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North Country trail: The Minnesota national park you've never heard of

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Volunteers push mowers down the trail
Jim Rakness pushes an all-terrain lawn mower down the North Country National Scenic Trail. The self-propelled mower is an essential tool for cutting back the summer plants that are rapidly growing over the trail. So is the mosquito netting.
Evan Frost | MPR News

The North Country National Scenic Trail offers a 4,600-mile trek from eastern New York to North Dakota. Established in 1980, the 7-state trail begins in the Adirondack Mountains, winds through the Great Lakes, comes up the North Shore through the Boundary Waters Canoe Area Wilderness and wanders out onto the plains of North Dakota. 

According to the National Park Service, more than 200 different public agencies and private interests participate in the oversight of the trail from beginning to end, including several in Minnesota. 

This public-private partnership hearkens back to the earliest days of the National Park Service, which turns 100 this month, when the oversight of national parks was an  ad-hoc endeavor. 

Blue paints marks the North Country Trail
Blue paint marks, called blazes, along the the North Country Scenic Trail keep hikers on track. The trail is accessible all year long.
Evan Frost | MPR News

Trail volunteers are North Country's primary creators and caretakers. They worked under the guidance of the National Park Service to build the trail, and they continue to maintain it, section by section.

Jim Rakness cuts a down tree
Midsummer storms regularly knock trees down in the Tamarac National Wildlife Refuge, which the trail runs through. A small chainsaw wielded by volunteer Jim Rakness made short work of the small trees.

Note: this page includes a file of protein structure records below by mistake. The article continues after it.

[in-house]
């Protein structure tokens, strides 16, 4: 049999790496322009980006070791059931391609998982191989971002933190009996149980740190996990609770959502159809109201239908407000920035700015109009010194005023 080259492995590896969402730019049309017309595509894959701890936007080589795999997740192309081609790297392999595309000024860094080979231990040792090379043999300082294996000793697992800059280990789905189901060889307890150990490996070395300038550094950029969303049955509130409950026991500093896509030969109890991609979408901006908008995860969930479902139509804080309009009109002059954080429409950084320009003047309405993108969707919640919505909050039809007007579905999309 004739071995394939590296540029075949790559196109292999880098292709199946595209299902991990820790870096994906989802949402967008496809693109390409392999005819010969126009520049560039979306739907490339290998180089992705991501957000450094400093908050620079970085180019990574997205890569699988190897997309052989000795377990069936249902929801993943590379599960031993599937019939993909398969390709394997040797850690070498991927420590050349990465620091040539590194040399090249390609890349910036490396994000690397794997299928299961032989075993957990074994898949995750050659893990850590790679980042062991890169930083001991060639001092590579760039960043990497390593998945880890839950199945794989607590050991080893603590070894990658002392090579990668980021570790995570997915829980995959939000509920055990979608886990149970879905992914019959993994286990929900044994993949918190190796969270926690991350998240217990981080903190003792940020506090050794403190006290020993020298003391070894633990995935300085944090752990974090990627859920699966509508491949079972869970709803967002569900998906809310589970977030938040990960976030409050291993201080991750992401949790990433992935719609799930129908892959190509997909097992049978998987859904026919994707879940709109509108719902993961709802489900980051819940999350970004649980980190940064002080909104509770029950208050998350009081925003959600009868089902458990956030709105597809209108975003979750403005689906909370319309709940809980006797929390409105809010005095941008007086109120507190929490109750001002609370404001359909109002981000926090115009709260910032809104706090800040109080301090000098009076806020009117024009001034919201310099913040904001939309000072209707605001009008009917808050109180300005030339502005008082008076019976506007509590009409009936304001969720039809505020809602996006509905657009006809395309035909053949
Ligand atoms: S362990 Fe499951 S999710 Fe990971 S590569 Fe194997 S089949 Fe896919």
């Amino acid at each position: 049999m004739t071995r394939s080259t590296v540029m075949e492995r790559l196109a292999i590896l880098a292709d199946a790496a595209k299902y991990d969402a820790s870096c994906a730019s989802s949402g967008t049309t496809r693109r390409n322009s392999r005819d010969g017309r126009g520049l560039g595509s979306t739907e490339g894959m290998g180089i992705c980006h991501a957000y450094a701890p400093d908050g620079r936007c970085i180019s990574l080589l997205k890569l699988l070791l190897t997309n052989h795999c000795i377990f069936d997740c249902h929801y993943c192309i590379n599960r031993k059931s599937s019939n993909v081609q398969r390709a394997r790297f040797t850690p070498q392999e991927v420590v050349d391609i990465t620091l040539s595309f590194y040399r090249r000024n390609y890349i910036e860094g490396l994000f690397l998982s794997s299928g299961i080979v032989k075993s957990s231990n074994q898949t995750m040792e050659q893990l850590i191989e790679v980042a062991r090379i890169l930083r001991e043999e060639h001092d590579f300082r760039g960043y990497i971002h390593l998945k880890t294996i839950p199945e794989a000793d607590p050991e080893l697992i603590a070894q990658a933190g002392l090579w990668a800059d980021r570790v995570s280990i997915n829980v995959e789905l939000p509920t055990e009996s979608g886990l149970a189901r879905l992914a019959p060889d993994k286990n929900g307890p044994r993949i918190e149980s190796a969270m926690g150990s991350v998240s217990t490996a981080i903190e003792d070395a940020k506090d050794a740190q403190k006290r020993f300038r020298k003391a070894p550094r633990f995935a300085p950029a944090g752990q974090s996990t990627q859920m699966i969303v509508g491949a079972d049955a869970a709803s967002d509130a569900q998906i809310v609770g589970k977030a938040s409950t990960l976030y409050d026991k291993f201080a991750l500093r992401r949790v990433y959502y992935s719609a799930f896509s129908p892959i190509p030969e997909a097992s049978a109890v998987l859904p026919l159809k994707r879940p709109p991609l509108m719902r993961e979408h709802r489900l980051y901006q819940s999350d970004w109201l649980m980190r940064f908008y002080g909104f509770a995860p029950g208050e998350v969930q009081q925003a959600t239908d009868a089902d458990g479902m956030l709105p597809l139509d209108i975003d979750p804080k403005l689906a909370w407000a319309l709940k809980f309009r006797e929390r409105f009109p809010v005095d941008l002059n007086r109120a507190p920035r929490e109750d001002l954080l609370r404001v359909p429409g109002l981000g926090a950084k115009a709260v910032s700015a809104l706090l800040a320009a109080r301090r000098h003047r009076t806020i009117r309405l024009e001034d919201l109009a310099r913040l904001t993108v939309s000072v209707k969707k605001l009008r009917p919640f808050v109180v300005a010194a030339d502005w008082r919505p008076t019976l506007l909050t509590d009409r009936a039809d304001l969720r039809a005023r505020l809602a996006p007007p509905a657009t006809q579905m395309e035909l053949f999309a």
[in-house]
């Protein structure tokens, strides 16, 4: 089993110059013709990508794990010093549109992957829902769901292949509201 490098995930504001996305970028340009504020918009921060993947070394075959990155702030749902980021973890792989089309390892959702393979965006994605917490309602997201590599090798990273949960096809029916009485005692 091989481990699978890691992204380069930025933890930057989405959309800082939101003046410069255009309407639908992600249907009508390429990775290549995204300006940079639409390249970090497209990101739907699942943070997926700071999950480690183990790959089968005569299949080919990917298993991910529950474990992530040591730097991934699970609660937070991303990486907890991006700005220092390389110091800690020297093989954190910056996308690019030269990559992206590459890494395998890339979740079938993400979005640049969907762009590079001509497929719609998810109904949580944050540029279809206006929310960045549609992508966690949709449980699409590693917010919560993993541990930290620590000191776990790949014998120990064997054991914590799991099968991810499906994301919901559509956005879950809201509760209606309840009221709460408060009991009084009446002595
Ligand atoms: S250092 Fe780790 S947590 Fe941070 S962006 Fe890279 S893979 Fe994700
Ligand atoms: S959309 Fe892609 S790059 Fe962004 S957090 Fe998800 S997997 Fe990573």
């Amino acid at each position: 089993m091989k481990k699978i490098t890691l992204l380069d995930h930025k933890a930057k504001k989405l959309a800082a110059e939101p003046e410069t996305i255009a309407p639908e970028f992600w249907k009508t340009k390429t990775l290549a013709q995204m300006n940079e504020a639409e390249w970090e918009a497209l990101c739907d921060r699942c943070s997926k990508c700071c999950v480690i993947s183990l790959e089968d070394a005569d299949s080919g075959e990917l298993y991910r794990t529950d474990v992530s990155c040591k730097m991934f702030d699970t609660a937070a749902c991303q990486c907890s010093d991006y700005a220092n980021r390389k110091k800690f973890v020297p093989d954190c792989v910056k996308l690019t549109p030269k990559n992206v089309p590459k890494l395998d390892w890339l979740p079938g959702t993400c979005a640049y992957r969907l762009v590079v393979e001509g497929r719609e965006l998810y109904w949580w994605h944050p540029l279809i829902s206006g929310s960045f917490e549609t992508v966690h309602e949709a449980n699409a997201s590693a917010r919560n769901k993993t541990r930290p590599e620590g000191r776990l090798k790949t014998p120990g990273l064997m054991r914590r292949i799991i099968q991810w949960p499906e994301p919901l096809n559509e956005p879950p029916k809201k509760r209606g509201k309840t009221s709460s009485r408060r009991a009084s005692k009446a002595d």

Evan Frost | MPR News

Karen Stenburg and Jim and Jeri Rakness have been volunteering here for years. All are retired, and all are members of the Laurentian Lakes chapter of the North Country Trail Association. They helped build — and now maintain — the trail as it wends through Minnesota's Becker and Clearwater counties. 

Stenburg moved back to Becker County, where she grew up, after retiring from teaching in Alaska. She has worked on  the trail for 10 years, during which time she helped finish building the nearby sections of the trail.

For her, it's all a labor of love — and setting a legacy. 

Karen Stenberg pushes a mower down the trail
Karen Stenberg pushes a mower down a section of the North Country Trail that follows an access road.
Evan Frost | MPR News

"If we didn't love it we wouldn't be out here," she said with a grin. "We hope it is something we can pass on to future generations — the love of the outdoors and the love of being active." 

At the North Country trail's inception, the National Park Service worked with volunteers to determine a route.  In Becker County, the Laurentian Lakes volunteers surveyed the trail route and engineered around the obstacles they encountered along the way. 

When the trail section was first built, a Conservation Corps group dug the treadway — the ground that made up the walking path — in order to provide a lasting foundation for the trail. The changes the Corps makes to the ground should inhibit large vegetation from growing along the path. 

In the wetland sections of the trail, volunteers surveyed, prepared and built a puncheon — a type of boardwalk — which raises nearly 1,000 feet of trail above the swampy ground. Volunteers carried the wood and materials in by hand,with some assistance from a 'power sled,' a motorized wagon. 

Jeri Rakness clears brush off of a puncheon
Jeri Rakness uses an electric trimmer to clear brush off of a puncheon, a type of raised wooden walkway, on the trail.
Evan Frost | MPR News

The Laurentian Lakes team's section of the trail traverses Itasca State Park, the Tamarac National Wildlife Refuge and the land of many private landowners. 

Volunteers typically mow the trail twice a year — in the spring and early fall — but when storms come through with heavy rains or high winds, the trails need to be checked for downed trees and washouts. That's when they wheel in large gas-powered mowers and heavy duty trimmers to cut back the plants and overgrowth that's gotten in the way of the trail. 

Jim Rakness pushes a mower down a puncheon
Jim Rakness pushes an all-terrain mower down a puncheon over a bog area. The mower serves double duty as it carried the essentials; a chainsaw and plenty of bug spray.
Evan Frost | MPR News

It's hard work, but it's worth it, Stenberg said.

"We have friends that love to quilt, we have friends that love to garden, but this is better than any of those pursuits," she said.

Do you have a National Park memory or a bit of history to share? Tell us about it here.